DAP calls for postponement of consideration of the Constitution Amendment Bill to re-establish the principle that constitutional amendments affecting the judicial and legal system should only be made after fullest consultation with the Bar Council

The main proposals of the present Constitution Amend¬ment Bill affecting the judicial system are:

• the reinstatement of the three-tier judicial system with the establishment of a Court of Ap-peal;

• The re-naming of the principal judicial officers and courts, as substituting the references to the Supreme Court, the Lord President of the Supreme Court, the Chief Justice of a High Court and the High Court in Borneo with the reference to the Federal Court, the Chief Justice of the Federal Court, the Chief Judge of a High Court and the High Court in Sabah and Sarawak respectively;

• the prescription of a Code of Ethics for judges, where any breach of its provisions would be ground for the removal of a judge from office.

Since the abolition of the appeals to the Prii7y Council, DAP has bean calling for the re-establishment of a three-tier judicial system.

For this reason, while the DAP welcomes the proposed establishment of a Court of Appeal, the DAP, calls for a postpone¬ment of the consideration of the 1994 Constitution Amendment Bill to re-establish the principle that constitutional amendments affecting the judicial and legal system should only be made after the fullest consultation with the Bar Council.

It is clear that the Bar Council had been kept in the about the proposed constitutional amendments to the judicial system and that they had only read about them in the newspapers alter the Bill had been tabled in the Dewan Rakyat last Thursday.

This is most unsatisfactory and proof of the continued aftermath of the greatest judicial crisis in Malaysian history six years ago, which led to the removal of Tun Salleh Abas as Lord President and the sacking of two supreme court judges.

The Government can only restore public confidence , and in particular the Malaysian Bar, in the independence of the judiciary, if it fully respects widespread public concerns about the principle of the independence of the judiciary instead of continuing to adopt a confrontationist attitude towards the Malaysian Bar, regarding it as an enemy or threat to the Govern¬ment.

The Government should make overtures to the Bar Coun¬cil confidence to jointly consider ways and means to restore public confidence, and in particular the confidence of the Malaysian Bar, in the independence of the judiciary.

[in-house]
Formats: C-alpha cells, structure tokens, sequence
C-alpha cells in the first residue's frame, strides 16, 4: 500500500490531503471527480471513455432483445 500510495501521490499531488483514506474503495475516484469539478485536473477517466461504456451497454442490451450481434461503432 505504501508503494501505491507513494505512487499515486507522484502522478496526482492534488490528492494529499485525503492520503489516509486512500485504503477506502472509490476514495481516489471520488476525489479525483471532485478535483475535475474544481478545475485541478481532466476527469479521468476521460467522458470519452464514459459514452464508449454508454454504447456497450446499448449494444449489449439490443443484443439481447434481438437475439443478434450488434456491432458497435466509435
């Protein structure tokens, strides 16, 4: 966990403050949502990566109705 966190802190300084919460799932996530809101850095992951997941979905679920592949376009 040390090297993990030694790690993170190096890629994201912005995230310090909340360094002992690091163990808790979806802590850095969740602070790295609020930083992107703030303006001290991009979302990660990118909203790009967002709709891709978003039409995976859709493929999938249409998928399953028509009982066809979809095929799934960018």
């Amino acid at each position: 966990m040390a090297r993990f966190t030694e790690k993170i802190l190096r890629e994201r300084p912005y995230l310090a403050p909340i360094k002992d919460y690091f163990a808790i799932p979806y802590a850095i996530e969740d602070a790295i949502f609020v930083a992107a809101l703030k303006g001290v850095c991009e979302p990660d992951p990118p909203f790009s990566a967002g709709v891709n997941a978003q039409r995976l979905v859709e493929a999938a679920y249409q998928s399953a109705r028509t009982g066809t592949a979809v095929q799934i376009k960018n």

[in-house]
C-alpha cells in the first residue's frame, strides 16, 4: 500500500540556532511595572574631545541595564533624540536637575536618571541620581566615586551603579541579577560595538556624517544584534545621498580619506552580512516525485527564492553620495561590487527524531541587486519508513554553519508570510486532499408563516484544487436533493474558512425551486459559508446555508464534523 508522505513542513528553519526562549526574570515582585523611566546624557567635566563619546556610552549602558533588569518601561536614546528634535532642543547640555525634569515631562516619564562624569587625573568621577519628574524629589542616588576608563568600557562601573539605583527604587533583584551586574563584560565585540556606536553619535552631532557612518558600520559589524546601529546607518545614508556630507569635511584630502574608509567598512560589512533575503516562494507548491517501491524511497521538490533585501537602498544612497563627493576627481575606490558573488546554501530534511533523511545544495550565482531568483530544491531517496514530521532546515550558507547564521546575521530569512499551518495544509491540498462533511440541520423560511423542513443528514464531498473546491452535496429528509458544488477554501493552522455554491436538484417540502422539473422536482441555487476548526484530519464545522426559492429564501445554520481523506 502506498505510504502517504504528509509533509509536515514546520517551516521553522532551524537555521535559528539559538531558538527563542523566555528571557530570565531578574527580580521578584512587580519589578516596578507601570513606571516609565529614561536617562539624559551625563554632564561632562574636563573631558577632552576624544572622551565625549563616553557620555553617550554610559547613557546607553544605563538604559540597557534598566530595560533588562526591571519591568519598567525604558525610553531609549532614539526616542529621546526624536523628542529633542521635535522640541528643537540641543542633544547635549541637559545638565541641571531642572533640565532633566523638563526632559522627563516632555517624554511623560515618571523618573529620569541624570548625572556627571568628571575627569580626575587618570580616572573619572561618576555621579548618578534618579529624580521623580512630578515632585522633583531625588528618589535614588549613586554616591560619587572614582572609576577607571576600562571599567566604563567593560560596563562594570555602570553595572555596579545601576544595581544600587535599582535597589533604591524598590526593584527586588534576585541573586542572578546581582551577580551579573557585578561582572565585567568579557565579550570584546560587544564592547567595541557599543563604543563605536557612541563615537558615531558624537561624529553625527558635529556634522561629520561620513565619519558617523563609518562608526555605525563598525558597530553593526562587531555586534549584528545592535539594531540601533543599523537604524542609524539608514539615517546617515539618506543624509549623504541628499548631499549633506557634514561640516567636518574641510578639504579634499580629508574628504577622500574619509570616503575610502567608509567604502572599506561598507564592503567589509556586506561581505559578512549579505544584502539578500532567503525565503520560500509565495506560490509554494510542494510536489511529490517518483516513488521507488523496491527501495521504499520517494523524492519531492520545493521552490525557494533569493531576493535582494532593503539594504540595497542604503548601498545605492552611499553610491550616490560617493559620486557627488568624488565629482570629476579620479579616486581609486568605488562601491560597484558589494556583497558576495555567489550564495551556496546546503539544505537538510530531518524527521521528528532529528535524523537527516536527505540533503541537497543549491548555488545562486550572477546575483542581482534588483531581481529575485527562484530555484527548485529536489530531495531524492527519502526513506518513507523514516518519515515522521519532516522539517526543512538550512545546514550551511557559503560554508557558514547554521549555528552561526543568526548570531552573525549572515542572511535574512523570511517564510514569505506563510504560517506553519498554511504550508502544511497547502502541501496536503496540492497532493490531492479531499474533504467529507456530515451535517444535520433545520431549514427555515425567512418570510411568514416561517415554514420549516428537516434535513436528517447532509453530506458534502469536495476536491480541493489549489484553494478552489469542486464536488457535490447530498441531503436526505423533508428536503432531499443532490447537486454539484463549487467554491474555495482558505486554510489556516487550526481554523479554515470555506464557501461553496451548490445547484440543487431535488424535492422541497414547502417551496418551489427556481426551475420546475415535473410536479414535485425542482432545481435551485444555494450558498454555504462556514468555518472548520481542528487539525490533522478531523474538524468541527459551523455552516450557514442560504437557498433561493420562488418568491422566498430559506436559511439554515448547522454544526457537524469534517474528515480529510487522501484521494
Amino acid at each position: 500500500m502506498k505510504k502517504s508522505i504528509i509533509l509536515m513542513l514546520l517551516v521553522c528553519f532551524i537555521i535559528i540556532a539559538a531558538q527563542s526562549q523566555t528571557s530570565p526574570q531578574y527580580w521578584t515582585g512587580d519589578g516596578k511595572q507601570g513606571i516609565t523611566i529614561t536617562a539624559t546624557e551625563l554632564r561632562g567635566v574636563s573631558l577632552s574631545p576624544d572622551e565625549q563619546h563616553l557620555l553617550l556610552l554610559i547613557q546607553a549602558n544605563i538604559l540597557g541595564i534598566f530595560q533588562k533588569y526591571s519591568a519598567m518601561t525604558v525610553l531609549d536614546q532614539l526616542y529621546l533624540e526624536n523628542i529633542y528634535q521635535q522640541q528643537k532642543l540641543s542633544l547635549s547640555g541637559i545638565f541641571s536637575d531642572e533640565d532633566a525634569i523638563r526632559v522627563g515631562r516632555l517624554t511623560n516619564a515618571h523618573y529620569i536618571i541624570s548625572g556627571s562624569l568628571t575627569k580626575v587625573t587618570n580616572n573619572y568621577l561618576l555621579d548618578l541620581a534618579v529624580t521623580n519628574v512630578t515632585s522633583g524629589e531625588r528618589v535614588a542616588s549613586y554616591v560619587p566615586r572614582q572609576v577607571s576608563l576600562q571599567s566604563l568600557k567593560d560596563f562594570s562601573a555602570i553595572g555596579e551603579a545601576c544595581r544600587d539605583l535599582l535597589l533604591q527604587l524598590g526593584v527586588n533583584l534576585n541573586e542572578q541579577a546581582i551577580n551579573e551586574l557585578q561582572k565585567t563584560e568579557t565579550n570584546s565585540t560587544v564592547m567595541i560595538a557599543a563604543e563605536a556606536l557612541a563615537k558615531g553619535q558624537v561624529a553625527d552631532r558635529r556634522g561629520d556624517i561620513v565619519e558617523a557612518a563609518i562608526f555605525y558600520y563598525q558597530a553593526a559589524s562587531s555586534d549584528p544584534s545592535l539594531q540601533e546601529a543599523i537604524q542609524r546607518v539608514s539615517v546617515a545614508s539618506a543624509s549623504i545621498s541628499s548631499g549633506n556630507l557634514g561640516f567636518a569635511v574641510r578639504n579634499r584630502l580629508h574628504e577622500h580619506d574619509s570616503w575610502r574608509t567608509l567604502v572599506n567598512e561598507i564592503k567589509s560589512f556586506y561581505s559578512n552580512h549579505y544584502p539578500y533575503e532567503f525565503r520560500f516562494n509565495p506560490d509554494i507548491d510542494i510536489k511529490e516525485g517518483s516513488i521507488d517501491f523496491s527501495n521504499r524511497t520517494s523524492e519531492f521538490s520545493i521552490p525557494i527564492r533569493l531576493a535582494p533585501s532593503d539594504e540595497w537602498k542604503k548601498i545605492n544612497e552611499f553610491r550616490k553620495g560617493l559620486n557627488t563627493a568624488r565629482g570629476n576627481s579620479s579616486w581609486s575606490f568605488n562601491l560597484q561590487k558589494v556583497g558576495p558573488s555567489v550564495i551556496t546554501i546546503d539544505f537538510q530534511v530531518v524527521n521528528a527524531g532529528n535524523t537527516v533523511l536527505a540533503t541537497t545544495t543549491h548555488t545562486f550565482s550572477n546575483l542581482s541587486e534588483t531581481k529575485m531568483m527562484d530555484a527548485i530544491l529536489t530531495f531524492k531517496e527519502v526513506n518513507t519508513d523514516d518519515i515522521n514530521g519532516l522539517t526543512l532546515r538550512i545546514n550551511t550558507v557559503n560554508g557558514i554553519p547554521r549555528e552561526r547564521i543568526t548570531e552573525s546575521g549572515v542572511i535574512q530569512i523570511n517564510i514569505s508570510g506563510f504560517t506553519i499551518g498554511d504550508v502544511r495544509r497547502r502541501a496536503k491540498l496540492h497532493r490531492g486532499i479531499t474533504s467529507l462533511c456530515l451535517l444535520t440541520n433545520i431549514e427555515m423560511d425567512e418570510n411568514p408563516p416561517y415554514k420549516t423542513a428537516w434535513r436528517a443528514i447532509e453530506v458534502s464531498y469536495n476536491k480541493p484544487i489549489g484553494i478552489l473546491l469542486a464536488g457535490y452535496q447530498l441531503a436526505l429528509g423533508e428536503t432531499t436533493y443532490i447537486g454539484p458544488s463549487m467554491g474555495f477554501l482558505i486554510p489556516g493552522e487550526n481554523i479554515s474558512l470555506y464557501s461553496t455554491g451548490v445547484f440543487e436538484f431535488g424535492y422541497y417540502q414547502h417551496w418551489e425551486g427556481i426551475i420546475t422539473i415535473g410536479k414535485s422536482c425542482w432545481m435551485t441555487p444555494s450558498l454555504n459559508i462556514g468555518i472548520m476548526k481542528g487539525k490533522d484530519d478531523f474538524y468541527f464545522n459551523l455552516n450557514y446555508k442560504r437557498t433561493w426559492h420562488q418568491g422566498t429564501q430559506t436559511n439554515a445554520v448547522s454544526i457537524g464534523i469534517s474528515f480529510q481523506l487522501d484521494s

Recently, in the spat between the Prime, Minister, Datuk Seri Dr. Mahathir Mohamad and the London Sunday Times over the British newspaper allegation over bribery payments, Mahathir said he would not institute legal actions in the United Kingdom because he has no confidence in the British court.

Last week, the Government tabled in Parliament the US250 million Loan Agreement entered into by Lembaga Lebuhraya Malaysia with Sumitomo Bank, Limited (Labuan Branch), which was guaranteed by the Government of Malaysia on 19th January 1994. Clause 32 of the Agreement on ‘Governing Law and Jurisdiction’ said:

“(A) Governing Law: This Agreement shall be governed by and construed in accordance with the laws of England.”

The agreement also provided that all parties “irrevocably agree that the courts of England are to have jurisdiction to settle any dispute which may arise out of or in connection with this Agreement and/or the Guarantee”, although LLM also agreed that any proceedings may be brought in the courts of Malaysia.

When the Malaysian Government, whether as a direct party or as a Guarantor, enters into international agreements where the governing law would be the laws of England under the jurisdiction of English courts, how can the Prime Minister or the Government claim that they have no confidence in the English courts of justice?

Code of Ethics for Judges should be approved by Parliament

Under the Constitution Amendment Bill, the Yang di-Pertuan Agong is empowered to prescribe a code of ethics to be observed by judges. Any breach of any provision of such code will be a ground for the removal of a judge from office.

I have given notice that I will move an amendment during Committee stage that such a Code of Ethics should be approved by Parliament before it crimes into force.

If the code of ethics for judges is prescribed by the Yang di Pertuan Agong on the recommendation of the Chief justice, the President of the Court of Appeal and the Chief Judge of the High Courts, then there is no need for Parliament to be involved.